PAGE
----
We are facing a bottom dross generation problem in the continuous hot dip galvanizing pot. The furnace is all vertical type annealing furnace. We are maintaining a pot temperature in the range of Deg.
Passing inspection under the specification ASTM A depends on the type of dross inclusion present on the surface of the finished galvanized product. Before I answer your question, lets address a brief background on dross. Dross is defined as a byproduct of the galvanizing process that forms by reactions between molten zinc and loose particles of iron in the galvanizing kettle.
School of Sciences, Northeastern University. A theoretical framework of similarity and its related experimental methods concerning scaling physical model are presented to investigate dynamic behavior of bottom dross in a zinc pot during the continuous hot-dip galvanizing process. Based on the similarity criteria of Froude number, turbulent Reynolds number, Shields number and particle Reynolds number, an analytical framework is developed to describe similarity of dross dispersion, transport and deposition in a stirred molten zinc tank.
This is my first time using this forum. My current interest is in characterizing the thermal and physical phenomenon of the galvanizing bath from the perspective of a furnace builder. I am curious as to whether anyone involved in the Batch Hot Dip Galvanizing process has measured the temperature of their Bottom Dross whilst in the kettle? This place had a kettle life of about 10 years.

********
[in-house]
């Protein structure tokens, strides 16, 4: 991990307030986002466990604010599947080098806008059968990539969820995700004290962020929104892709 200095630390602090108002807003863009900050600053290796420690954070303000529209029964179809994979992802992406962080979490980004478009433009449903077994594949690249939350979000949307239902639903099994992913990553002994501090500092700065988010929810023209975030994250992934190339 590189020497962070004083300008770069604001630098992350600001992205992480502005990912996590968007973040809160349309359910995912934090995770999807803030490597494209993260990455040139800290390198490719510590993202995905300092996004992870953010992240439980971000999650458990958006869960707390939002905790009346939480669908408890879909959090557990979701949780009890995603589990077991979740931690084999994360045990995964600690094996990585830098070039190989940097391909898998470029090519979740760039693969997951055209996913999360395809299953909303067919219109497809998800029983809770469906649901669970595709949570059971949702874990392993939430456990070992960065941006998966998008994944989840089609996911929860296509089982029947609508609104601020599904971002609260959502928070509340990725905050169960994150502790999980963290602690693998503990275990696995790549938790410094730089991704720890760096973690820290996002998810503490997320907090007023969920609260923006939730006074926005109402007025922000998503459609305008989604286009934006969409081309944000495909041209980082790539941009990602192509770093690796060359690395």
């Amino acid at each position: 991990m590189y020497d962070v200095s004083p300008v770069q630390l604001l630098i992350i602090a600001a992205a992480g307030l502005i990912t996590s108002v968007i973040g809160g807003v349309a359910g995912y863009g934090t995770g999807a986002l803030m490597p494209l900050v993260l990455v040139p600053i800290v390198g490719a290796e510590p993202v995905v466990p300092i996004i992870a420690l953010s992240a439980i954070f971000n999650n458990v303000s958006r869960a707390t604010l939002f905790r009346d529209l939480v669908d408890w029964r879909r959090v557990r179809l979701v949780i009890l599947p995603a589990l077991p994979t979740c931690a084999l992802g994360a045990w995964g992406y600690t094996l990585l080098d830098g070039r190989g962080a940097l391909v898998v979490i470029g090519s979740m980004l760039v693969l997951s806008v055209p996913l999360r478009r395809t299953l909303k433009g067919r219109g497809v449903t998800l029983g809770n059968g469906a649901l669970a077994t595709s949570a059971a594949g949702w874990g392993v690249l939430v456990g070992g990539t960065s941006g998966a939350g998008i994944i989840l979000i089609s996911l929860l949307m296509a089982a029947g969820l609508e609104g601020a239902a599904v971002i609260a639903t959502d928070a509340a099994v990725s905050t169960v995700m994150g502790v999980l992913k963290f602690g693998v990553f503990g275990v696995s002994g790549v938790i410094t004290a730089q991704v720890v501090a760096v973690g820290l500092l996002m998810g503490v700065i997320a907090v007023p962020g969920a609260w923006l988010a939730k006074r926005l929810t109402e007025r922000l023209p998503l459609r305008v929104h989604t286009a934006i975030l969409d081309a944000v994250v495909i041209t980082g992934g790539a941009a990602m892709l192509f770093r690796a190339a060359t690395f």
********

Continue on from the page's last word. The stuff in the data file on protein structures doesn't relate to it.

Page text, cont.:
SUBSTANCE: the invention is pertaining to the nonferrous metallurgy, in particular to the flux and the method of deposition of the melt zinc-coatings on the metal products by dipping, in particular, to the hot zinc-coating of the steel and iron products. The bath for the fluxing contains the mentioned above flux in the solved in water state. The method of the hot zinc-coating includes the defatting of the products, flushing, etching, flushing, the bath treatment for a fluxing, drying, the hot zinc-coating and cooling.
The composition, microstructure and formation mechanism of the bottom dross in hot-dipping Zn It also indicated that there exists a trace of Ni in the bottom dross in hot-dipping Zn Luo et al.
The dross formation is closely related with the solubility of Fe in the molten bath. When the Fe level exceeds the saturation solubility of liquid, the dross precipitates in the form of intermetallic compounds. Inductively coupled plasma atomic emission spectrometry ICP was used to determine the content of Fe in molten bath.
The present invention relates to hot dip coating of steel strip with molten metal, such as, zinc. More particularly, the present invention relates to removing and recovering bottom dross from the molten metal, such as, zinc during galvannealing or galvanizing. In some galvannealing and galvanizing processes, a dross is formed in the liquid metal bath.